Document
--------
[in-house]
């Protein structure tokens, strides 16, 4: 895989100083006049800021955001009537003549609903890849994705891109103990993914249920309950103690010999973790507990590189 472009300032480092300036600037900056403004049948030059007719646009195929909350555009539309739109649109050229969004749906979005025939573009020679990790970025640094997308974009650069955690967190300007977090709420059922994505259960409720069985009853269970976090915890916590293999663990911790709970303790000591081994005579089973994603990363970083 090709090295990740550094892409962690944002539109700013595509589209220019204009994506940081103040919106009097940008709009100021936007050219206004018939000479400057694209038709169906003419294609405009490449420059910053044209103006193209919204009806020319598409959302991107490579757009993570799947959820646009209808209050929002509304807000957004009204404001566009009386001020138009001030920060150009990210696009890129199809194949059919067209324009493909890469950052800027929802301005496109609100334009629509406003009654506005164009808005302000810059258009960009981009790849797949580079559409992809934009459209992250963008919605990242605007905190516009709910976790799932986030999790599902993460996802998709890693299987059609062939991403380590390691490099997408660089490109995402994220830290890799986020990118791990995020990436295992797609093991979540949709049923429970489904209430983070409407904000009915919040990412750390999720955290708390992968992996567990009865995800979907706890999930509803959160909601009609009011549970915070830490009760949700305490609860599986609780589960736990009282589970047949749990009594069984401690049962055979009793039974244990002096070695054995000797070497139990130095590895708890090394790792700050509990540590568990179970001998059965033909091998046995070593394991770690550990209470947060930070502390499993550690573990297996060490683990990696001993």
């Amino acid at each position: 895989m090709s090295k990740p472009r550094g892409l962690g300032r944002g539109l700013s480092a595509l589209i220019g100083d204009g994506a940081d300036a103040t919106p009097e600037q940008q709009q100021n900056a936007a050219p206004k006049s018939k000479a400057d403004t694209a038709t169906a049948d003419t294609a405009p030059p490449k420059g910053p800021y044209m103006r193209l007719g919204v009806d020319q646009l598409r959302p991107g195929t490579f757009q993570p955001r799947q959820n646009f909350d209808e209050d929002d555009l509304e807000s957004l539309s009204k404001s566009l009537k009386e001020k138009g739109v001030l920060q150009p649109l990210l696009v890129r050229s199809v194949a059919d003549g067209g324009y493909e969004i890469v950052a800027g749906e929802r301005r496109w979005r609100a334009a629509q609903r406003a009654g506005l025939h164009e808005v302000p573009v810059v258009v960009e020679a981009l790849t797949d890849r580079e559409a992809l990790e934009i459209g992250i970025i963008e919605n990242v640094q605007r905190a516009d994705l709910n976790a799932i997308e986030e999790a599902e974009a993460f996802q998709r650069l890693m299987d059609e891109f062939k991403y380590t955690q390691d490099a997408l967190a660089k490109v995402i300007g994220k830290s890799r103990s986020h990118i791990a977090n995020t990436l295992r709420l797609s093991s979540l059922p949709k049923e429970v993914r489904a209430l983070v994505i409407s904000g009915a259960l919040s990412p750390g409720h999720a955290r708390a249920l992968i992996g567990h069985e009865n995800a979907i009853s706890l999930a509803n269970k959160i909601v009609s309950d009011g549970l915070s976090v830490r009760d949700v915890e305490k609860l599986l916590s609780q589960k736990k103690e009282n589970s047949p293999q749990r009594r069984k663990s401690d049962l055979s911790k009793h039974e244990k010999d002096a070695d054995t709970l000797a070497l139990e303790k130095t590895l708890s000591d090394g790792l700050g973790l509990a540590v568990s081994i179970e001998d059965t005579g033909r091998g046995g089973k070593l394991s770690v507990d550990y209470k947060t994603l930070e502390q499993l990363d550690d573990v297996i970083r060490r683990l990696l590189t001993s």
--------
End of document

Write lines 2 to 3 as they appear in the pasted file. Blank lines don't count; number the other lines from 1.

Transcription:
């Protein structure tokens, strides 16, 4: 895989100083006049800021955001009537003549609903890849994705891109103990993914249920309950103690010999973790507990590189 472009300032480092300036600037900056403004049948030059007719646009195929909350555009539309739109649109050229969004749906979005025939573009020679990790970025640094997308974009650069955690967190300007977090709420059922994505259960409720069985009853269970976090915890916590293999663990911790709970303790000591081994005579089973994603990363970083 090709090295990740550094892409962690944002539109700013595509589209220019204009994506940081103040919106009097940008709009100021936007050219206004018939000479400057694209038709169906003419294609405009490449420059910053044209103006193209919204009806020319598409959302991107490579757009993570799947959820646009209808209050929002509304807000957004009204404001566009009386001020138009001030920060150009990210696009890129199809194949059919067209324009493909890469950052800027929802301005496109609100334009629509406003009654506005164009808005302000810059258009960009981009790849797949580079559409992809934009459209992250963008919605990242605007905190516009709910976790799932986030999790599902993460996802998709890693299987059609062939991403380590390691490099997408660089490109995402994220830290890799986020990118791990995020990436295992797609093991979540949709049923429970489904209430983070409407904000009915919040990412750390999720955290708390992968992996567990009865995800979907706890999930509803959160909601009609009011549970915070830490009760949700305490609860599986609780589960736990009282589970047949749990009594069984401690049962055979009793039974244990002096070695054995000797070497139990130095590895708890090394790792700050509990540590568990179970001998059965033909091998046995070593394991770690550990209470947060930070502390499993550690573990297996060490683990990696001993």
């Amino acid at each position: 895989m090709s090295k990740p472009r550094g892409l962690g300032r944002g539109l700013s480092a595509l589209i220019g100083d204009g994506a940081d300036a103040t919106p009097e600037q940008q709009q100021n900056a936007a050219p206004k006049s018939k000479a400057d403004t694209a038709t169906a049948d003419t294609a405009p030059p490449k420059g910053p800021y044209m103006r193209l007719g919204v009806d020319q646009l598409r959302p991107g195929t490579f757009q993570p955001r799947q959820n646009f909350d209808e209050d929002d555009l509304e807000s957004l539309s009204k404001s566009l009537k009386e001020k138009g739109v001030l920060q150009p649109l990210l696009v890129r050229s199809v194949a059919d003549g067209g324009y493909e969004i890469v950052a800027g749906e929802r301005r496109w979005r609100a334009a629509q609903r406003a009654g506005l025939h164009e808005v302000p573009v810059v258009v960009e020679a981009l790849t797949d890849r580079e559409a992809l990790e934009i459209g992250i970025i963008e919605n990242v640094q605007r905190a516009d994705l709910n976790a799932i997308e986030e999790a599902e974009a993460f996802q998709r650069l890693m299987d059609e891109f062939k991403y380590t955690q390691d490099a997408l967190a660089k490109v995402i300007g994220k830290s890799r103990s986020h990118i791990a977090n995020t990436l295992r709420l797609s093991s979540l059922p949709k049923e429970v993914r489904a209430l983070v994505i409407s904000g009915a259960l919040s990412p750390g409720h999720a955290r708390a249920l992968i992996g567990h069985e009865n995800a979907i009853s706890l999930a509803n269970k959160i909601v009609s309950d009011g549970l915070s976090v830490r009760d949700v915890e305490k609860l599986l916590s609780q589960k736990k103690e009282n589970s047949p293999q749990r009594r069984k663990s401690d049962l055979s911790k009793h039974e244990k010999d002096a070695d054995t709970l000797a070497l139990e303790k130095t590895l708890s000591d090394g790792l700050g973790l509990a540590v568990s081994i179970e001998d059965t005579g033909r091998g046995g089973k070593l394991s770690v507990d550990y209470k947060t994603l930070e502390q499993l990363d550690d573990v297996i970083r060490r683990l990696l590189t001993s």